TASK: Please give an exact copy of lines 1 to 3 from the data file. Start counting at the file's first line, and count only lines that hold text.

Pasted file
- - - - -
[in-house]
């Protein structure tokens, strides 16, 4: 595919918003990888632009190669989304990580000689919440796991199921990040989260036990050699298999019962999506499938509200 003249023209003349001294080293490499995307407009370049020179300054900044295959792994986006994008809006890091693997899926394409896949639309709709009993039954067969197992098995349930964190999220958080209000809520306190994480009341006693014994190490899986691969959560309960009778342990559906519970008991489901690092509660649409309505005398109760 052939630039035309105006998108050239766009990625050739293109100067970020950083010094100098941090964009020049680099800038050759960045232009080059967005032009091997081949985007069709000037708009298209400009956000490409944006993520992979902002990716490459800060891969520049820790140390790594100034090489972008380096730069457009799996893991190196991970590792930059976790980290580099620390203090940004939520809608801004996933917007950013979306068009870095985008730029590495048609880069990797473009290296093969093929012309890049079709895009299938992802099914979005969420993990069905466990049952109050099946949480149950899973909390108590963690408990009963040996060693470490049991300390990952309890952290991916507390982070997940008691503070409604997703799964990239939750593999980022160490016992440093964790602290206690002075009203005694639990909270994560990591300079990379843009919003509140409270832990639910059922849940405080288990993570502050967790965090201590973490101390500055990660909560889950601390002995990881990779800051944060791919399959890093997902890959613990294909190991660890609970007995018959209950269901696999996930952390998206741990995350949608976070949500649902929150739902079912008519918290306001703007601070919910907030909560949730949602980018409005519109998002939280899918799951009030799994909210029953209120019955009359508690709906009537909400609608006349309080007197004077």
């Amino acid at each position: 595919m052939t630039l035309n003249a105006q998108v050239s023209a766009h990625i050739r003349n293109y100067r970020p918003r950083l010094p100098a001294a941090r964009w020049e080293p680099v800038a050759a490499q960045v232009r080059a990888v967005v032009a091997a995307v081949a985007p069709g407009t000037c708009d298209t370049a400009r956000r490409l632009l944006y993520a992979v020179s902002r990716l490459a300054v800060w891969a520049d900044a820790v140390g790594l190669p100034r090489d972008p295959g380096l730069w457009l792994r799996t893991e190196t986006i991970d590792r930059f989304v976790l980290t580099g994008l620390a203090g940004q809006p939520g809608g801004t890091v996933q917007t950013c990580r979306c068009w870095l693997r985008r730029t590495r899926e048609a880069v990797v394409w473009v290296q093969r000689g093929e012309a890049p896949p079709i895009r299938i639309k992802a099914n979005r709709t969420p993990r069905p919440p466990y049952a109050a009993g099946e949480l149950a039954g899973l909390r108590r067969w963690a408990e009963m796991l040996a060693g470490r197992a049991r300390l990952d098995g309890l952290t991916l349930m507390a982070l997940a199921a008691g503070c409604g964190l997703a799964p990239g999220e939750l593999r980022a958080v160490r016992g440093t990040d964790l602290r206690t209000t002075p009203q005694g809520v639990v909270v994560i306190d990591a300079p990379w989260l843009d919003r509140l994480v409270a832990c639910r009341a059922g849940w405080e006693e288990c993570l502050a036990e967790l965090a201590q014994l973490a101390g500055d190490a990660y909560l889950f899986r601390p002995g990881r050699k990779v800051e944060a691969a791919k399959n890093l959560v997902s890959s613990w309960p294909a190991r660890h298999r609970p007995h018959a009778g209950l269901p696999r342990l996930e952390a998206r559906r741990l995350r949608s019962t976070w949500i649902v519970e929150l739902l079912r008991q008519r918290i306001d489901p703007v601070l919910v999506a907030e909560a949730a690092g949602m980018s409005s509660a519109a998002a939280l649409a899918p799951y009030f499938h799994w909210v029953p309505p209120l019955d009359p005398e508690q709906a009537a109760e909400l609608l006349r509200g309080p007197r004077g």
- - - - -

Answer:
[in-house]
């Protein structure tokens, strides 16, 4: 595919918003990888632009190669989304990580000689919440796991199921990040989260036990050699298999019962999506499938509200 003249023209003349001294080293490499995307407009370049020179300054900044295959792994986006994008809006890091693997899926394409896949639309709709009993039954067969197992098995349930964190999220958080209000809520306190994480009341006693014994190490899986691969959560309960009778342990559906519970008991489901690092509660649409309505005398109760 052939630039035309105006998108050239766009990625050739293109100067970020950083010094100098941090964009020049680099800038050759960045232009080059967005032009091997081949985007069709000037708009298209400009956000490409944006993520992979902002990716490459800060891969520049820790140390790594100034090489972008380096730069457009799996893991190196991970590792930059976790980290580099620390203090940004939520809608801004996933917007950013979306068009870095985008730029590495048609880069990797473009290296093969093929012309890049079709895009299938992802099914979005969420993990069905466990049952109050099946949480149950899973909390108590963690408990009963040996060693470490049991300390990952309890952290991916507390982070997940008691503070409604997703799964990239939750593999980022160490016992440093964790602290206690002075009203005694639990909270994560990591300079990379843009919003509140409270832990639910059922849940405080288990993570502050967790965090201590973490101390500055990660909560889950601390002995990881990779800051944060791919399959890093997902890959613990294909190991660890609970007995018959209950269901696999996930952390998206741990995350949608976070949500649902929150739902079912008519918290306001703007601070919910907030909560949730949602980018409005519109998002939280899918799951009030799994909210029953209120019955009359508690709906009537909400609608006349309080007197004077």
């Amino acid at each position: 595919m052939t630039l035309n003249a105006q998108v050239s023209a766009h990625i050739r003349n293109y100067r970020p918003r950083l010094p100098a001294a941090r964009w020049e080293p680099v800038a050759a490499q960045v232009r080059a990888v967005v032009a091997a995307v081949a985007p069709g407009t000037c708009d298209t370049a400009r956000r490409l632009l944006y993520a992979v020179s902002r990716l490459a300054v800060w891969a520049d900044a820790v140390g790594l190669p100034r090489d972008p295959g380096l730069w457009l792994r799996t893991e190196t986006i991970d590792r930059f989304v976790l980290t580099g994008l620390a203090g940004q809006p939520g809608g801004t890091v996933q917007t950013c990580r979306c068009w870095l693997r985008r730029t590495r899926e048609a880069v990797v394409w473009v290296q093969r000689g093929e012309a890049p896949p079709i895009r299938i639309k992802a099914n979005r709709t969420p993990r069905p919440p466990y049952a109050a009993g099946e949480l149950a039954g899973l909390r108590r067969w963690a408990e009963m796991l040996a060693g470490r197992a049991r300390l990952d098995g309890l952290t991916l349930m507390a982070l997940a199921a008691g503070c409604g964190l997703a799964p990239g999220e939750l593999r980022a958080v160490r016992g440093t990040d964790l602290r206690t209000t002075p009203q005694g809520v639990v909270v994560i306190d990591a300079p990379w989260l843009d919003r509140l994480v409270a832990c639910r009341a059922g849940w405080e006693e288990c993570l502050a036990e967790l965090a201590q014994l973490a101390g500055d190490a990660y909560l889950f899986r601390p002995g990881r050699k990779v800051e944060a691969a791919k399959n890093l959560v997902s890959s613990w309960p294909a190991r660890h298999r609970p007995h018959a009778g209950l269901p696999r342990l996930e952390a998206r559906r741990l995350r949608s019962t976070w949500i649902v519970e929150l739902l079912r008991q008519r918290i306001d489901p703007v601070l919910v999506a907030e909560a949730a690092g949602m980018s409005s509660a519109a998002a939280l649409a899918p799951y009030f499938h799994w909210v029953p309505p209120l019955d009359p005398e508690q709906a009537a109760e909400l609608l006349r509200g309080p007197r004077g």